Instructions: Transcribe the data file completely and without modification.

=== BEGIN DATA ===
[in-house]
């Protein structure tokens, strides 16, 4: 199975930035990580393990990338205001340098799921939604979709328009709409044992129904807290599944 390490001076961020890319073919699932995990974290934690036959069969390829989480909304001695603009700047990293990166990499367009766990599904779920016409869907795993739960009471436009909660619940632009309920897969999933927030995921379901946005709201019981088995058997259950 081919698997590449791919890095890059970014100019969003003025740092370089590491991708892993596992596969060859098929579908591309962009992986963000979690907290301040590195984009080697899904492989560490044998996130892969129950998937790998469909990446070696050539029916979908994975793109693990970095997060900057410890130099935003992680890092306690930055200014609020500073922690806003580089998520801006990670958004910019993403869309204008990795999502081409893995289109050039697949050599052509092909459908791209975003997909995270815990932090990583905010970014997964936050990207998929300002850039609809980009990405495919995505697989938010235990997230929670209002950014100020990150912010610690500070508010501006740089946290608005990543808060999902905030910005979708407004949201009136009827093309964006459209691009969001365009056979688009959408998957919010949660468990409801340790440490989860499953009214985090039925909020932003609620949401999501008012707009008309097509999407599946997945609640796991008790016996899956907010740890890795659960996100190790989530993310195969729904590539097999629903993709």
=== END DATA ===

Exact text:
[in-house]
């Protein structure tokens, strides 16, 4: 199975930035990580393990990338205001340098799921939604979709328009709409044992129904807290599944 390490001076961020890319073919699932995990974290934690036959069969390829989480909304001695603009700047990293990166990499367009766990599904779920016409869907795993739960009471436009909660619940632009309920897969999933927030995921379901946005709201019981088995058997259950 081919698997590449791919890095890059970014100019969003003025740092370089590491991708892993596992596969060859098929579908591309962009992986963000979690907290301040590195984009080697899904492989560490044998996130892969129950998937790998469909990446070696050539029916979908994975793109693990970095997060900057410890130099935003992680890092306690930055200014609020500073922690806003580089998520801006990670958004910019993403869309204008990795999502081409893995289109050039697949050599052509092909459908791209975003997909995270815990932090990583905010970014997964936050990207998929300002850039609809980009990405495919995505697989938010235990997230929670209002950014100020990150912010610690500070508010501006740089946290608005990543808060999902905030910005979708407004949201009136009827093309964006459209691009969001365009056979688009959408998957919010949660468990409801340790440490989860499953009214985090039925909020932003609620949401999501008012707009008309097509999407599946997945609640796991008790016996899956907010740890890795659960996100190790989530993310195969729904590539097999629903993709």